• #27
  • Answered by fx
Thanks Ben, have you looked at my Sicilian Broccoli Pasta, very much like what you describe. Such a treat! Let me know if there are other cult Sicilian recipes I should make and show on my website.
  • #28
  • Comment by Stephan
I have been looking at your website for the past two months and I have to admit that the illustration of each of your recipes are transcending your experience of cooking and picturing. Anyway, after testing several of your dishes I realized I wanted to, in one sense, acknowledge all the efforts, and then take the opportunity to explain the problem I faced for this dish. I fortunately (well this is not what may think my wallet but that is another story) found some Pecorino from Italy but surprisingly the cheese was difficult to melt and didn't bring much of flavor. I was disappointed since the cheese by himself is quite flavorful so perplex about the results. What would be your recommendation ? Is it possible to add some fresh peppercorns to the dish to bring some character ?
Again wonderful dishes and pictures.

  • #29
  • Answered by fx
Stephan, thanks for visiting and I'm glad you decided to actually try one of these recipes! There are dozens of pecorino cheeses in Italy, each rather different from the other. All the have in common is to be made from sheep milk. The main axis to compare one pecorino to another is how pungent they are (piccante or dolce), how hard and whether there is extra flavoring such as peppercorns or truffles in the cheese. So if you got one pecorino that cost an arm and a leg and didn't melt, it doesn't mean the shop took advantage of you. You should ask if they have a not-too-dry pecorino, and have a look to see if the cheese is soft enough to dry. Depending on the shop I visit, they just don't have the right pecorino for the dish I have in mind, so no worry, just cook something different or use good quality Monterrey Jack Cheese as a substitute. I hope this helps!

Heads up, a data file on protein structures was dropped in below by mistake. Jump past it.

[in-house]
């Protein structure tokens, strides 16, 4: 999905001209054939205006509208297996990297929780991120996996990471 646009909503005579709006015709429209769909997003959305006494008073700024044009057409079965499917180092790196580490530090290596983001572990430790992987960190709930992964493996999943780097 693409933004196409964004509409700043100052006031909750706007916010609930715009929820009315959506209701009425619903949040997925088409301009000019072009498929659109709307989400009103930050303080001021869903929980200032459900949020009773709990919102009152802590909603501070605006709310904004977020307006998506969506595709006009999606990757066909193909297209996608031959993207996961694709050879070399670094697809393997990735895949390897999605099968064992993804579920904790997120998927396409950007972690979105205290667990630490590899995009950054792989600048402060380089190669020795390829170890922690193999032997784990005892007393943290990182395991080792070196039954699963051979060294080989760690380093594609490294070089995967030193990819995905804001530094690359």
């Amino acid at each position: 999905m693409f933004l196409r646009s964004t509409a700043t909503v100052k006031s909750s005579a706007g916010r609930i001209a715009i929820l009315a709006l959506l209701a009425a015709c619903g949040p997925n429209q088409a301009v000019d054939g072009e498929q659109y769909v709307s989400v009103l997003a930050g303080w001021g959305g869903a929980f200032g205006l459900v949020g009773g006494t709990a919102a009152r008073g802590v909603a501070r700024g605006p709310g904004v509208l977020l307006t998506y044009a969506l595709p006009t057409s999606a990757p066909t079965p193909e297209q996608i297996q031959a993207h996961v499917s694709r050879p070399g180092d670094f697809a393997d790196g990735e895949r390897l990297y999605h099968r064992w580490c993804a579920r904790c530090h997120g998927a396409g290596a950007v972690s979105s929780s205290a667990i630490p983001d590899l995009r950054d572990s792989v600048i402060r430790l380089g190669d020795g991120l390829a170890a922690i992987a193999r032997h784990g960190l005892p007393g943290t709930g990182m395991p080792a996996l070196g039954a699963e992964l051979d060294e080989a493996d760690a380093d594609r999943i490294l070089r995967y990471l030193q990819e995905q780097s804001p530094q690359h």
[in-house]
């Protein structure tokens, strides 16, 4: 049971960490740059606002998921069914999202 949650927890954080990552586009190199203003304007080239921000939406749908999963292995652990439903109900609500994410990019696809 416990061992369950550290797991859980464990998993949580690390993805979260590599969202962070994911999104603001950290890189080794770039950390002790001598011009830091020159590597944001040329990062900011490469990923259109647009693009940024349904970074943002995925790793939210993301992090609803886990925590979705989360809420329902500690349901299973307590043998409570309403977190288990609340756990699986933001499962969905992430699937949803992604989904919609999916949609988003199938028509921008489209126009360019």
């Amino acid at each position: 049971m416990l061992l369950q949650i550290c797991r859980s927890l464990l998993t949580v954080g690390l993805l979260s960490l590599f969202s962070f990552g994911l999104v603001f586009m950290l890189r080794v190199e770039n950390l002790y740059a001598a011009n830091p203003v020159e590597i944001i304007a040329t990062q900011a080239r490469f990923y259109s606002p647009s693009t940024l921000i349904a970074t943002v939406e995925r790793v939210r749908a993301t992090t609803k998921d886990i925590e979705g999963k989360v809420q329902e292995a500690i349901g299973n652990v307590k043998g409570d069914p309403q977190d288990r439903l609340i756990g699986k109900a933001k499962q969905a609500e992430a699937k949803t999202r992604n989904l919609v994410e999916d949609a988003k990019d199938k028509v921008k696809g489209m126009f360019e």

• #30
  • Comment by ark.
Even with mediocre ingredients (cheap French red past its prime, pre-shredded American pseudo-Parmesan) this worked out well for me.  I added too much wine, I think, and found I wanted rather a lot of salt once it was on the plate.  With better cheese and wine this would be excellent.  Thank you.
  • #31
  • Answered by fx
Ark, thanks for trying this! Don't worry, you'll find better cheeses someday and that'll just be an opportunity to do it again!
  • #32
  • Comment by Cedar
Your photography is amazing, and the color of this dish blows me away. Hopefully I can find some good pecorino and try this soon.
  • #33
  • Answered by fx
Cedar, good luck if you try this, with the proper pecorino you just can't miss it.
  • #34
  • Comment by FITY
I made this the other day. It tasted so good I can't wait to make it again! :)
  • #35
  • Answered by fx
Fity, thanks for trying this and I'm glad it worked for you!
  • #36
  • Comment by Louise
This dish is fabulous. My husband and I have made it about a dozen times over the past three months, using cheap Australian plonk and it is heaven on a plate. I am telling anyone who will listen about your divine website as well as this recipe in particular. Thank you very much for the wonderful suppers we have had.
  • FX's answer→ Louise, I am so happy to learn my little recipe has become part of your regular homecooked meals! Definitely a healthy dinner. Do you use it as a side-dish or as a main course? What sort of cheese do you use? Any bread with it?

Dear Sir;
Last year my husband and I went on a tour of Sicily. Being American/Sicilian, I was with "my people". Needless to say the food was excellent, a lot of what I grew up with. While I was in Catania, we ate at a cafe in the square. We had this dish that was stuffed with tomatoes and cheese and I'm not sure what else. A sort of pastry I believe. I can't remember what it was called. Can you help me out??? I've been racking my brain trying to remember what it was. Thank you so much if you can help me.

Mrs. Sylvia Drew
  • FX's answer→ Sylvia, do you have more details about this dish? Boiled or baked? Served in a sauce?